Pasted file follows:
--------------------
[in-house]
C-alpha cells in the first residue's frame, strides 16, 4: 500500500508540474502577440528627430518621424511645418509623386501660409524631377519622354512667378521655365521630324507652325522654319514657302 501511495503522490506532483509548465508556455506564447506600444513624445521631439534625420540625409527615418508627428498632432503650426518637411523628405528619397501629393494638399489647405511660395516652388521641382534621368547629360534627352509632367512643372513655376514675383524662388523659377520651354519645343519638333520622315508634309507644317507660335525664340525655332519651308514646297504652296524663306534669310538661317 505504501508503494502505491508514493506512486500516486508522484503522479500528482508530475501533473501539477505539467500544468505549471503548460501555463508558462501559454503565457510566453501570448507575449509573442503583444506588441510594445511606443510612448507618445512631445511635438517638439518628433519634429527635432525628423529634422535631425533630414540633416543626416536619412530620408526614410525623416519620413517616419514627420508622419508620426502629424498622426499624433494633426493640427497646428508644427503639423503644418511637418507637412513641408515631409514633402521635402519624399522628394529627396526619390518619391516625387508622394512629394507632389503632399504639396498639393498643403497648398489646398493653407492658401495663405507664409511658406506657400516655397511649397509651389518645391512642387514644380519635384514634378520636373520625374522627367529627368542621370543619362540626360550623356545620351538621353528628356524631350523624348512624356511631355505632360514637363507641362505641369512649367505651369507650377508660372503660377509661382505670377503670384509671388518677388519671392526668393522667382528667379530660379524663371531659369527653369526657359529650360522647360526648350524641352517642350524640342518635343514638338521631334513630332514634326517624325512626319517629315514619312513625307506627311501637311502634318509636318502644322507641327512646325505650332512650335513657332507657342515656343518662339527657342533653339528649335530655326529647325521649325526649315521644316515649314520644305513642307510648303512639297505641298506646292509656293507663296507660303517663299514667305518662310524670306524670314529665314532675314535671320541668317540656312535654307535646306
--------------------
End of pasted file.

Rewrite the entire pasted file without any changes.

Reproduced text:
[in-house]
C-alpha cells in the first residue's frame, strides 16, 4: 500500500508540474502577440528627430518621424511645418509623386501660409524631377519622354512667378521655365521630324507652325522654319514657302 501511495503522490506532483509548465508556455506564447506600444513624445521631439534625420540625409527615418508627428498632432503650426518637411523628405528619397501629393494638399489647405511660395516652388521641382534621368547629360534627352509632367512643372513655376514675383524662388523659377520651354519645343519638333520622315508634309507644317507660335525664340525655332519651308514646297504652296524663306534669310538661317 505504501508503494502505491508514493506512486500516486508522484503522479500528482508530475501533473501539477505539467500544468505549471503548460501555463508558462501559454503565457510566453501570448507575449509573442503583444506588441510594445511606443510612448507618445512631445511635438517638439518628433519634429527635432525628423529634422535631425533630414540633416543626416536619412530620408526614410525623416519620413517616419514627420508622419508620426502629424498622426499624433494633426493640427497646428508644427503639423503644418511637418507637412513641408515631409514633402521635402519624399522628394529627396526619390518619391516625387508622394512629394507632389503632399504639396498639393498643403497648398489646398493653407492658401495663405507664409511658406506657400516655397511649397509651389518645391512642387514644380519635384514634378520636373520625374522627367529627368542621370543619362540626360550623356545620351538621353528628356524631350523624348512624356511631355505632360514637363507641362505641369512649367505651369507650377508660372503660377509661382505670377503670384509671388518677388519671392526668393522667382528667379530660379524663371531659369527653369526657359529650360522647360526648350524641352517642350524640342518635343514638338521631334513630332514634326517624325512626319517629315514619312513625307506627311501637311502634318509636318502644322507641327512646325505650332512650335513657332507657342515656343518662339527657342533653339528649335530655326529647325521649325526649315521644316515649314520644305513642307510648303512639297505641298506646292509656293507663296507660303517663299514667305518662310524670306524670314529665314532675314535671320541668317540656312535654307535646306